Okee v Nursing and Midwifery Council - [2014] All ER (D) 07 (Mar)

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In October 2005, the appellant nurse was convicted of failing to provide a specimen of breath for analysis. In January 2006, she was convicted of driving with excess alcohol. Both convictions would have been spent after five years.

In October 2010, the appellant was admitted to the register as a newly qualified nurse. In December, she successfully applied for a job with an NHS Foundation Trust (the trust) as a staff nurse.

As part of that process, she completed an online application form (the application form), in which she did not disclose her unspent criminal conviction. She also submitted a signed declaration form (the declaration form) which confirmed that she had never been convicted of any offence by a court in the United Kingdom.

In March 2011, she commenced employment with the trust. In June, her criminal records bureau check was returned identifying her criminal convictions and she was invited to a meeting with the trust. During that meeting, the appellant falsely told LL that it was her sister and not her who had committed the offences using her car and driving licence.

The claimant maintained that after the meeting she spoke to LL and told him the truth.

That was disputed by LL.

The matter was referred to the respondent Nursing and Midwifery Council (NMC), which decided that the appellant had a case to answer.

The charges against her were, in essence, that she had: (i) made a false declaration in the application form; (ii) made a false declaration in the declaration form; and (iii) had acted dishonestly. The appellant admitted charges (i) and (ii), but denied (iii).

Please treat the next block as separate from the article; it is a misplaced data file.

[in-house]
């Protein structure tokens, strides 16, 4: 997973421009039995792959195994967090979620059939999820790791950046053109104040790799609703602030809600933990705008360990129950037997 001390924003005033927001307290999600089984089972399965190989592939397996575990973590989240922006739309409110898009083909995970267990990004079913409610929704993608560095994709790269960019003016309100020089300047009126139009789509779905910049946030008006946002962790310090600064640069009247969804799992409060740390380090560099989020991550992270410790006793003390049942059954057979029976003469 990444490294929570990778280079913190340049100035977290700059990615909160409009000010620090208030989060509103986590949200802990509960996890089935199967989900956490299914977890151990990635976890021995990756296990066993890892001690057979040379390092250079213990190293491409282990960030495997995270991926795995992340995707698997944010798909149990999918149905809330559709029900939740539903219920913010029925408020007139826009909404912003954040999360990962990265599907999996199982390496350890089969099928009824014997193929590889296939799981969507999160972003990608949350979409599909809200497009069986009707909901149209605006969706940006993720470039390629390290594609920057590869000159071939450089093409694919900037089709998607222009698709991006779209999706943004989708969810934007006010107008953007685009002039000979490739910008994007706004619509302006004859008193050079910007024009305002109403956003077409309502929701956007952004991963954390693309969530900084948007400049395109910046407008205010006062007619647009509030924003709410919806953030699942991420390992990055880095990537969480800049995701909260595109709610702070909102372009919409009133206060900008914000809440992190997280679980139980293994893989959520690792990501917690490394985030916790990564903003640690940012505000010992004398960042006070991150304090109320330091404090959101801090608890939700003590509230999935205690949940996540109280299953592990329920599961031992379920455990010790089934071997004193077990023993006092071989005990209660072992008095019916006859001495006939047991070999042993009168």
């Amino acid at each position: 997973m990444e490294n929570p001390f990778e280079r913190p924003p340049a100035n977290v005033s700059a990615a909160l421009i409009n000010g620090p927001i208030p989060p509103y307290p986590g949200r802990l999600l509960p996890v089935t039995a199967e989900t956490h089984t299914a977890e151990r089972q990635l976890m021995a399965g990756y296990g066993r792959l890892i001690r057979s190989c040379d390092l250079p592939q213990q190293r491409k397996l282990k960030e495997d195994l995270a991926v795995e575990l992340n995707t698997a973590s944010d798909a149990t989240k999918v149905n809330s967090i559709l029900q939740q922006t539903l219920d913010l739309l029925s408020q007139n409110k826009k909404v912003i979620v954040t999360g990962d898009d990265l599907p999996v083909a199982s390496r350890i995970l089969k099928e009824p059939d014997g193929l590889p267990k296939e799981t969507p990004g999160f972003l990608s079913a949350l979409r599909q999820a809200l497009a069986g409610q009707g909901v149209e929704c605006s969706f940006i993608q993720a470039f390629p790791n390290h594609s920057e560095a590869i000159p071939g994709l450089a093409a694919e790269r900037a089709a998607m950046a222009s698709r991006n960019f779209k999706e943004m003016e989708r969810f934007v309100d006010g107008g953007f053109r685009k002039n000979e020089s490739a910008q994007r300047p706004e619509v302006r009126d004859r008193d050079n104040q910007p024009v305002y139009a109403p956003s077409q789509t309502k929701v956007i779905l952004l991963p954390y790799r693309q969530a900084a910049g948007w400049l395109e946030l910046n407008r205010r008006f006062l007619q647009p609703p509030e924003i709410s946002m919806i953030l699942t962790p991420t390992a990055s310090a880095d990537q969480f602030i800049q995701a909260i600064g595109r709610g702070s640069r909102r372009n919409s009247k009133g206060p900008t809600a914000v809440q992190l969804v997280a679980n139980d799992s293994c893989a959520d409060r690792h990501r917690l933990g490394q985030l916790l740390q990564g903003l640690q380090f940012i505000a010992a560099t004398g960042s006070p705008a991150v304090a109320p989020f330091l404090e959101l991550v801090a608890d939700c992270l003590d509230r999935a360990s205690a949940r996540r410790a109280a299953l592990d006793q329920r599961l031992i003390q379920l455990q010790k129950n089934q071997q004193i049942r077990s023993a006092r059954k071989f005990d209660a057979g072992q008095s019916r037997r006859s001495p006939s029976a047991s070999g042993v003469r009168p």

She maintained that she had not deliberately misled the trust and her failure to disclose the criminal convictions had been an innocent mistake.

In August 2013, the case was heard by the Conduct and Competence Committee Fitness to Practice Panel of the NMC (the panel). The panel found that the charge of dishonesty was proved. It concluded that the appellant's actions had been planned and deliberate and that she had abused her position as a nurse and had breached the trust placed in her by her employer (the abuse of position finding).

The panel found that the appellant had been guilty of serious misconduct, her fitness to practice had been impaired and, in the circumstances, the only appropriate sanction had been to strike her off the register.

The appellant appealed against that decision under article 29 of the Nursing and Midwifery Order 2001.

The appellant submitted that, inter alia; first, there had been a serious procedural irregularity or the panel's finding had been perverse in relation to the abuse of position finding.

The panel had, in effect, introduced a fourth charge of which the appellant had had no notice and had not been prepared to answer.

Consequently, she had not had a fair hearing (the abuse of position issue). Secondly, the panel had given inadequate weight or credit to the admissions made by the appellant and had not properly taken into account the mitigating features of the case.

That included, inter alia, the fact that one of the convictions was spent and the other was nearly spent at the material time (the admissions and mitigation issue). Further, the panel had wrongly characterised the appellant as evasive (the evasiveness issue).